Stuber (15)***

Director: Michael Dowse

With: Kumail Nanjiani, Dave Bautista, Natalie Morales

Runtime: 93 mins

STUBER? Really? Let’s face it, not the greatest movie title of the year, and the fact that one of the trailers for this throwaway action comedy needs to hammer home why it’s called that suggests its makers aren’t exactly delighted with the title either.

You see, Stu (Nanjiani) is a mild-mannered Uber driver (Stu-Uber, get it?) just hoping for that five-star rating. Meanwhile, Vic (Bautista) is a veteran tough guy cop who lost his partner on a botched mission.

Working on a tip-off but unable to drive due to recent eye surgery, he press gangs Stu into driving him around LA on the trail of the killer, with Stu’s reluctance to get involved in the capers and Vic’s lack of understanding of how Uber works propelling the lightweight plot.

Former wrestler Bautista has already proven himself a more than capable comedic presence as Drax, deadpan alien of the Guardians of the Galaxy universe. Similarly, Nanjiani (second cousin of Scots broadcaster Shereen) made a sizeable splash a couple of years ago writing and starring in the splendid The Big Sick, nabbing himself an Oscar nomination into the bargain.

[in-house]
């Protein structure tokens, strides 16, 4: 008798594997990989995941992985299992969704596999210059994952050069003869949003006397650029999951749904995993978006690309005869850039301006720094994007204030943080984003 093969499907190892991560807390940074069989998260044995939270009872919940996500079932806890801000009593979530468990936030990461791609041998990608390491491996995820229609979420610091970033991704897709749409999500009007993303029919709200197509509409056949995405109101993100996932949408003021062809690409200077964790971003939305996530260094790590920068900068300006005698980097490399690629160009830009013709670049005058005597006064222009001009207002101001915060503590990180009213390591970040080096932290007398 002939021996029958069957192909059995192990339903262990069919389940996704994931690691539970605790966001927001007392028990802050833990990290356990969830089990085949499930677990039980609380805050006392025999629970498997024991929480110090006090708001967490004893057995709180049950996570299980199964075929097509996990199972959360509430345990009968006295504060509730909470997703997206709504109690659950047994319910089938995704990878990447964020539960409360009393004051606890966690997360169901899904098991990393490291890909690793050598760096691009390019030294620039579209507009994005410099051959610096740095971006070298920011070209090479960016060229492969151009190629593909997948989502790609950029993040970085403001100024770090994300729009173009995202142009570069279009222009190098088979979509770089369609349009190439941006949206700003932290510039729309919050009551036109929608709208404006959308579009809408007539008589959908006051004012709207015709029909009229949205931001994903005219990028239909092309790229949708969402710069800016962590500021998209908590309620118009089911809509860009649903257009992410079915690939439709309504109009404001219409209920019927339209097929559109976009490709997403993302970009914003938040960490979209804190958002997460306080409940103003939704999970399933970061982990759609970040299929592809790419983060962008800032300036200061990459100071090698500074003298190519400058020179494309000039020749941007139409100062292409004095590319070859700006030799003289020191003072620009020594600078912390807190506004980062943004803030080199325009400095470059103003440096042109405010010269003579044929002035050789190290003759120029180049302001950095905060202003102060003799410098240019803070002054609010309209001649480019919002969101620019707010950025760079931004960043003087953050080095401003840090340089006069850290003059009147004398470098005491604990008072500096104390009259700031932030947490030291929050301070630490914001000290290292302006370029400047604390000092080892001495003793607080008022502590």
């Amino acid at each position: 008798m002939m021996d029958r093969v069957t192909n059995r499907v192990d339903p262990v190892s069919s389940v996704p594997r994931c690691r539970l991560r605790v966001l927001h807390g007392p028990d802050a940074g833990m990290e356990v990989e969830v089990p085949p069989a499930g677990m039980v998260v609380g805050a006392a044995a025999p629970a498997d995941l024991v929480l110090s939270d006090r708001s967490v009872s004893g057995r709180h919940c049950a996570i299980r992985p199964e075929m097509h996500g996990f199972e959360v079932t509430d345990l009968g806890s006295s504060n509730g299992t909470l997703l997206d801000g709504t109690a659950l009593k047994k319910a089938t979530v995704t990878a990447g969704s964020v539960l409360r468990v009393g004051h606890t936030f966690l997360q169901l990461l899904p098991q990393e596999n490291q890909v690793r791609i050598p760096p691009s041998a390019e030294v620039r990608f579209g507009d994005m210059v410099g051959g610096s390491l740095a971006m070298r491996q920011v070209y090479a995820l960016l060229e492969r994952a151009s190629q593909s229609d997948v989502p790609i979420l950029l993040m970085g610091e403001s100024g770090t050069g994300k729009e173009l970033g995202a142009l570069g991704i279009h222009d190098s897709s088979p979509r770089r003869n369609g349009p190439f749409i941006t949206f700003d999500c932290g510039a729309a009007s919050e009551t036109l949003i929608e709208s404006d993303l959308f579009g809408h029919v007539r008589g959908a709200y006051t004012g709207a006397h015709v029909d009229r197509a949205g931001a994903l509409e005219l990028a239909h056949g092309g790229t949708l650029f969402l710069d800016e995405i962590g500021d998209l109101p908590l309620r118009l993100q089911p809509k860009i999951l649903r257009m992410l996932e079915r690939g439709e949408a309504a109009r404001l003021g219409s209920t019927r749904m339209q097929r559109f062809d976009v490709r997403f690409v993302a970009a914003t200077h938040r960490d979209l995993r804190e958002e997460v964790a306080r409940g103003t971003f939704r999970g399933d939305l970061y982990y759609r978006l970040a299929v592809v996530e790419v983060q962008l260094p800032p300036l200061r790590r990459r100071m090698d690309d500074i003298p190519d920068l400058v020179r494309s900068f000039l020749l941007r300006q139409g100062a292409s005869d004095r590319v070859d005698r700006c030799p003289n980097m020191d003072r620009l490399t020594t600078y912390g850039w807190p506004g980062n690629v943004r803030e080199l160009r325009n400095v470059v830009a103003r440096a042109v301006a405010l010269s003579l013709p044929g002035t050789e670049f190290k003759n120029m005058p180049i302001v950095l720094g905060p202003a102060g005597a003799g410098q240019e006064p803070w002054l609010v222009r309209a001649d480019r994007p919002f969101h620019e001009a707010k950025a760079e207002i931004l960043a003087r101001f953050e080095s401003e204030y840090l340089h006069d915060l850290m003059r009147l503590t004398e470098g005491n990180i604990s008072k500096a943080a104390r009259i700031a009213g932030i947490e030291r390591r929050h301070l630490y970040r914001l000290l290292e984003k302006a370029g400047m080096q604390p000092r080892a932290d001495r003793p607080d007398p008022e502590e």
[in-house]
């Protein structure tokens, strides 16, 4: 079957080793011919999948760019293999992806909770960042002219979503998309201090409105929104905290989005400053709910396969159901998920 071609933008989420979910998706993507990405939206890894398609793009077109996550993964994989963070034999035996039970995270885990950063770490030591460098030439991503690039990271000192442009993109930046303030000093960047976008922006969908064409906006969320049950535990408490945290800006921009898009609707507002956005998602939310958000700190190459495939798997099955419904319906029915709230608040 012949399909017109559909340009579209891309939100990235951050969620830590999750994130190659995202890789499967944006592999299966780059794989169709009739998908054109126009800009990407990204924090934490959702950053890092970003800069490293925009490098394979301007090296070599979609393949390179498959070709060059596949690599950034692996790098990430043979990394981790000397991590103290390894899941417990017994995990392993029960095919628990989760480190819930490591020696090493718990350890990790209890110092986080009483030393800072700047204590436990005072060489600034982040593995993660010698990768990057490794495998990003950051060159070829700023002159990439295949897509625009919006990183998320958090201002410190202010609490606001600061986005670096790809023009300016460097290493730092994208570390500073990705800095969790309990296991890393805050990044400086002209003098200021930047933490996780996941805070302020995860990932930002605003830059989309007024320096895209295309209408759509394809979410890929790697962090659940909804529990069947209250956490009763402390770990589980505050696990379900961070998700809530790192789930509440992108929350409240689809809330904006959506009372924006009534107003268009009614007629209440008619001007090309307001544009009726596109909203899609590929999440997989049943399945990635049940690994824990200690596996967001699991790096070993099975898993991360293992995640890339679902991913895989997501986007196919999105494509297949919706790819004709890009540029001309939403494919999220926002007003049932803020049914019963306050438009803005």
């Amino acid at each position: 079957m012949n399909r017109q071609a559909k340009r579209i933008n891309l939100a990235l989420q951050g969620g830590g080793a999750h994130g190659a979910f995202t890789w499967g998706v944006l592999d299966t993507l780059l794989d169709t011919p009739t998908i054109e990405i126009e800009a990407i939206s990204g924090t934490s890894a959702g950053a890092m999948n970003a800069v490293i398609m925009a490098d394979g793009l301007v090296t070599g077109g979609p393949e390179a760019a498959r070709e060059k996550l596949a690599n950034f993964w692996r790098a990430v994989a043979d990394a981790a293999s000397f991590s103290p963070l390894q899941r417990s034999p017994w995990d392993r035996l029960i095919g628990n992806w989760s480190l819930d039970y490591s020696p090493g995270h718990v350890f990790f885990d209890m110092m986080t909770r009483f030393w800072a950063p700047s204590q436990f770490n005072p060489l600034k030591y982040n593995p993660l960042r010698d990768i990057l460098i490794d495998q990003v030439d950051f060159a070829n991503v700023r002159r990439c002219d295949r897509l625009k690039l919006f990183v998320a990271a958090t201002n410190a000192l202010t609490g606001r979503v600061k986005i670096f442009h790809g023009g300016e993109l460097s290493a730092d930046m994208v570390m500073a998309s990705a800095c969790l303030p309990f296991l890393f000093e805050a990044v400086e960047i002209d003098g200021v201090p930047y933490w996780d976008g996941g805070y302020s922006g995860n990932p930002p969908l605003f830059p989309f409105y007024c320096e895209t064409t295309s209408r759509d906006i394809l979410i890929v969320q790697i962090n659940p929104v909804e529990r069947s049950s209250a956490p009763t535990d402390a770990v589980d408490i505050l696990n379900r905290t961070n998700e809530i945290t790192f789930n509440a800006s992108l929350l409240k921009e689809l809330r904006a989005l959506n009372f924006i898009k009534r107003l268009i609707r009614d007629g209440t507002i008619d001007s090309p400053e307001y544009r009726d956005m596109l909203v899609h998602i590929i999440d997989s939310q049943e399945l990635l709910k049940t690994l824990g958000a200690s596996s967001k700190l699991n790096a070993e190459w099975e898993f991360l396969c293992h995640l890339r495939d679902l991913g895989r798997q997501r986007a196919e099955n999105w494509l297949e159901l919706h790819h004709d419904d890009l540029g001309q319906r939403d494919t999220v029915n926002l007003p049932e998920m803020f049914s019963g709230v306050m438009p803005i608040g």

As such, most of what works about Stuber is down to their byplay and comedy chops, even though the mismatched buddy formula is a well-worn one. Physical jokes that don’t draw attention to themselves are a rare commodity in Hollywood comedies, so be thankful for that here, and the easy combination of Bautista’s brashness with Nanjiani’s laid-back style means we’re not being bombarded with performances that mug for the camera.

There are times when an overly chatty Stu sometimes threatens to become irritating and the surprisingly violent chases and fights do tend to lapse into the chaotic, while American cinema still has not found a decent outlet for Indonesian martial arts superstar Iko Uwais, who makes almost no impression here as the baddie.

But at least it’s a film that knows it exists in the late Noughties, addressing the nature of masculinity and always fully aware when its male characters are being terrible, while also finding time to deal with them on a human level.

Not five stars, then, but Stuber will do just fine if it’s the only option in the area.